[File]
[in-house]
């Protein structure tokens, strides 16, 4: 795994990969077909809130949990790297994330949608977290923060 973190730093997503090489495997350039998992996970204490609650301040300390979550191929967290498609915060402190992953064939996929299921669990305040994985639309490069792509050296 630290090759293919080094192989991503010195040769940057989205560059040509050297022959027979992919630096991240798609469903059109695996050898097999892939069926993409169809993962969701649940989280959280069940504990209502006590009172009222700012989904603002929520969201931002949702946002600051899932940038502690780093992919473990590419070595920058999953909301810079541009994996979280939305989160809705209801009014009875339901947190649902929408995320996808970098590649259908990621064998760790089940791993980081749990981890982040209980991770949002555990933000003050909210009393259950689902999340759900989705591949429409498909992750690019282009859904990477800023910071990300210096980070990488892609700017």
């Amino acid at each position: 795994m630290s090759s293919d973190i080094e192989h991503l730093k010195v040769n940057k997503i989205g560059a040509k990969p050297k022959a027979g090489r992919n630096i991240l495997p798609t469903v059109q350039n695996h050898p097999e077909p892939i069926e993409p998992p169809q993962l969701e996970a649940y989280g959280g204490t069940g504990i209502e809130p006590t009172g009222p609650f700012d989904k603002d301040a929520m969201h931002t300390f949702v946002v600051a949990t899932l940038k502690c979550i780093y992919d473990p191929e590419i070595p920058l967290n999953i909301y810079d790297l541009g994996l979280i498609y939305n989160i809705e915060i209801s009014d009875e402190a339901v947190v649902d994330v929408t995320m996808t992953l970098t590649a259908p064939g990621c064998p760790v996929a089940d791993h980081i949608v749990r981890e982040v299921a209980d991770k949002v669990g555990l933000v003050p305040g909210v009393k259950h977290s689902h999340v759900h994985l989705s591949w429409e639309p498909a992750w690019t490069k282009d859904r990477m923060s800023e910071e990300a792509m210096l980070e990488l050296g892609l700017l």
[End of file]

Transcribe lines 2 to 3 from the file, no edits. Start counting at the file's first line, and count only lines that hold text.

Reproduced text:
């Protein structure tokens, strides 16, 4: 795994990969077909809130949990790297994330949608977290923060 973190730093997503090489495997350039998992996970204490609650301040300390979550191929967290498609915060402190992953064939996929299921669990305040994985639309490069792509050296 630290090759293919080094192989991503010195040769940057989205560059040509050297022959027979992919630096991240798609469903059109695996050898097999892939069926993409169809993962969701649940989280959280069940504990209502006590009172009222700012989904603002929520969201931002949702946002600051899932940038502690780093992919473990590419070595920058999953909301810079541009994996979280939305989160809705209801009014009875339901947190649902929408995320996808970098590649259908990621064998760790089940791993980081749990981890982040209980991770949002555990933000003050909210009393259950689902999340759900989705591949429409498909992750690019282009859904990477800023910071990300210096980070990488892609700017």
């Amino acid at each position: 795994m630290s090759s293919d973190i080094e192989h991503l730093k010195v040769n940057k997503i989205g560059a040509k990969p050297k022959a027979g090489r992919n630096i991240l495997p798609t469903v059109q350039n695996h050898p097999e077909p892939i069926e993409p998992p169809q993962l969701e996970a649940y989280g959280g204490t069940g504990i209502e809130p006590t009172g009222p609650f700012d989904k603002d301040a929520m969201h931002t300390f949702v946002v600051a949990t899932l940038k502690c979550i780093y992919d473990p191929e590419i070595p920058l967290n999953i909301y810079d790297l541009g994996l979280i498609y939305n989160i809705e915060i209801s009014d009875e402190a339901v947190v649902d994330v929408t995320m996808t992953l970098t590649a259908p064939g990621c064998p760790v996929a089940d791993h980081i949608v749990r981890e982040v299921a209980d991770k949002v669990g555990l933000v003050p305040g909210v009393k259950h977290s689902h999340v759900h994985l989705s591949w429409e639309p498909a992750w690019t490069k282009d859904r990477m923060s800023e910071e990300a792509m210096l980070e990488l050296g892609l700017l």